On local academic culture

Every PhD is a different, not only in terms of the research you do but also the environment in which you do it.

Some of the variation is a natural consequence of national culture; doing a PhD in the UK is quite different to doing one in the Japan, for example, simply because the cultures are quite different. So if you go to work in a different culture, you need to be aware of the local customs and expectations.

But beyond national variation, there is also great variation within the borders of individual nations and institutions. You need to be aware of the local academic culture, customs and expectations within your specific research group.

Local academic culture

In some research groups, you are expected to be in the lab before 9am every day. In some groups, you are expected to work weekends. In others, arriving late is OK if you leave later. Perhaps nobody cares what hours you work as long as you get the job done.

When I moved to France for my first postdoc, I wasn’t legally allowed to work more than 35 hours per week. When I moved to Spain, my boss told me that if I took a day’s holiday I should come in at the weekends to make up for the lost time. Similar national cultures, but very different local customs.

Know what’s expected of you

Different cultures suit different people. Some thrive in a highly-competitive environment and love to work every hour of every day, some thrive in a more relaxed atmosphere.

I knew one student who signed up for a master’s course, but quit immediately on discovering that there were classes on Saturdays. She wasn’t willing to give up the weekend, so went somewhere else. You have to know what is expected of you so you can make a clear decision as to what you are willing to do and whether the local culture suits you.

Know what you can expect from others

Every supervisor is different in terms of the amount and type of support they give their students.

Some are very hands-off and leave you to get on with the work, others are involved in everything. Both approaches have their advantages and disadvantages, but you have to know what you can expect from them. Will you see them once a week? Or once per year?

Think about the kind of support you want from a supervisor and ask them what you can expect. Then you can decide whether they are the right supervisor for you.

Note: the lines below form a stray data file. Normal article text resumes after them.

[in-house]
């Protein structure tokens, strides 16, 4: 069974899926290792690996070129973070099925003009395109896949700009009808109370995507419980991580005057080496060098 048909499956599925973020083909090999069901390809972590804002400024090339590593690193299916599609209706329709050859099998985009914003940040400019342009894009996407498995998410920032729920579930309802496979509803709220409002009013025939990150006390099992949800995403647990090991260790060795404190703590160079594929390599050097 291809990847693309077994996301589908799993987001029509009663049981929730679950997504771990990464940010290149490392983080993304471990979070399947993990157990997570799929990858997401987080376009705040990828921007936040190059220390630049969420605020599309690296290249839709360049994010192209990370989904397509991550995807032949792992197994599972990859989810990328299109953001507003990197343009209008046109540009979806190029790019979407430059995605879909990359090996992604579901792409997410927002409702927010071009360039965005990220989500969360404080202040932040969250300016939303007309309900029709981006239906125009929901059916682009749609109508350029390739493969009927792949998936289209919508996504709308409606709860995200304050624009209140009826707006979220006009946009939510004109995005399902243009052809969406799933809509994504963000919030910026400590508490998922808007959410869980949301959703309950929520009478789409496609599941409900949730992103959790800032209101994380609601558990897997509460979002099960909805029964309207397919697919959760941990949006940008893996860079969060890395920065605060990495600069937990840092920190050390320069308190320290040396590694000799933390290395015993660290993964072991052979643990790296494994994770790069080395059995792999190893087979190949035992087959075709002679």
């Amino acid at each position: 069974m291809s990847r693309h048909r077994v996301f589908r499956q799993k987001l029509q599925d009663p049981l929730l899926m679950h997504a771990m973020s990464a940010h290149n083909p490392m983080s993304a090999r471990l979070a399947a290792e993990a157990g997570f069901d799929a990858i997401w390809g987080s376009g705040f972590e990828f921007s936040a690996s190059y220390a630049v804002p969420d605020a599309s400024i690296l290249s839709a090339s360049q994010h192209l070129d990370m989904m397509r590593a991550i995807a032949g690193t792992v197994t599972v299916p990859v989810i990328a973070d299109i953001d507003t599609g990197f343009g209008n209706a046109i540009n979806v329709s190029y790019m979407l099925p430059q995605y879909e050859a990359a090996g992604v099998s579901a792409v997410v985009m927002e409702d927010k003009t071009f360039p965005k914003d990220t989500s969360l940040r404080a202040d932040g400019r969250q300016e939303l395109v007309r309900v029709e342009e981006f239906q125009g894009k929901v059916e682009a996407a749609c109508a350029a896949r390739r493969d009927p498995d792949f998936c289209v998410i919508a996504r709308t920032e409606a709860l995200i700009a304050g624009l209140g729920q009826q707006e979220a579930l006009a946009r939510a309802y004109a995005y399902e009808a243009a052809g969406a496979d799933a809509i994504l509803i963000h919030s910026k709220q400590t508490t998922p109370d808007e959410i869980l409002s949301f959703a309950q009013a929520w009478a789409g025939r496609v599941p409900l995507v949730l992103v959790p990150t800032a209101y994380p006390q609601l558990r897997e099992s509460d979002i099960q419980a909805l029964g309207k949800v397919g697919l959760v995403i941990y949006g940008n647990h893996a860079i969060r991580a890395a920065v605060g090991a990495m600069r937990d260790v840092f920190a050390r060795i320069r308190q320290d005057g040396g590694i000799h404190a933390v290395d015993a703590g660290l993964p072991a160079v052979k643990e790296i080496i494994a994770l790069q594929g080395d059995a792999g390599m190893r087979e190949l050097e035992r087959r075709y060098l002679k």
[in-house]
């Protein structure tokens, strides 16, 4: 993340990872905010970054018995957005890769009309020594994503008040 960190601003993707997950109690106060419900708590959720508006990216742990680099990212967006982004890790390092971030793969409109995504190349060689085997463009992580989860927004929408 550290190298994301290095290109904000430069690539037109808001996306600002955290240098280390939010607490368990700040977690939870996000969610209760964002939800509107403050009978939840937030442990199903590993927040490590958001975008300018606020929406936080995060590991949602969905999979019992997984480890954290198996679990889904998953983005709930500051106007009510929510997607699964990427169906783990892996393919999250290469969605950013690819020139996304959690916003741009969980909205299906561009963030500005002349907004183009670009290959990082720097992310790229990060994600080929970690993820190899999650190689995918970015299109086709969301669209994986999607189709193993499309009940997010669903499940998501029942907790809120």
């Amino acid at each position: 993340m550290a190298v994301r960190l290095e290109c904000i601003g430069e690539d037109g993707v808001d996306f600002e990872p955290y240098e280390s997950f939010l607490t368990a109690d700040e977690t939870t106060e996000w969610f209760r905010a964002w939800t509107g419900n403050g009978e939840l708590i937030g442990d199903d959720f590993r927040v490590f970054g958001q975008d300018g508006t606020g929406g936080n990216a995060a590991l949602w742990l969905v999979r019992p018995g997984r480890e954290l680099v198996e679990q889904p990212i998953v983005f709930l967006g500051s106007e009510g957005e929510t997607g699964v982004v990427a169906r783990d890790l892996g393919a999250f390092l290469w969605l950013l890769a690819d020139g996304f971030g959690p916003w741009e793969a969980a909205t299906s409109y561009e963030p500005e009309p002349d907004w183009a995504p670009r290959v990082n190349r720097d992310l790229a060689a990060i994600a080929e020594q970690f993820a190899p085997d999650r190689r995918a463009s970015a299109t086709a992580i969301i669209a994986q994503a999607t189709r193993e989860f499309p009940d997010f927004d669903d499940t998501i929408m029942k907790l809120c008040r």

If you don’t know what is expected of you, find out.

If you don’t know what you can expect from others, ask.

If you don’t know what you are willing to do, decide.

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Comments

  1. James Harlan (@c_jvinson) says

    Indeed, it is essential to identify aspects of further study that which appeals and repels to you. Recognising such aspects could help the researcher adjust, as well as, decide. Making adjustments based on these realised aspects is, obviously, a proactive tack.

    Others, however, delve on the ‘reactive’ side. These ones tend to berate the required hours or expectations or the programme as a whole. They fail to see what you’ve just pointed out – that ‘every PhD is different.’

    If a particular programme doesn’t work for you, why stick to it? There are lots of other options, programmes, institutions, and countries out there.

  2. Fancy Pants says

    This is a great topic. I’m writing my thesis while in another country and it is has been a truly eye opening experience in terms of how this has changed my thinking in terms of the thesis.

    Being a cultural outsider gives you a fresh new way of considering your data and access to a whole new wealth of resources. I will still be submitting to my original country but getting to know the local customs re PhD research and supervision have helped me reach out to get new support and great new places to write in.

    Even if you are staying local while researching, why not get on the bus or train and find out what it’s like to work on the other side of the city- a change being as good as a holiday and all that:)

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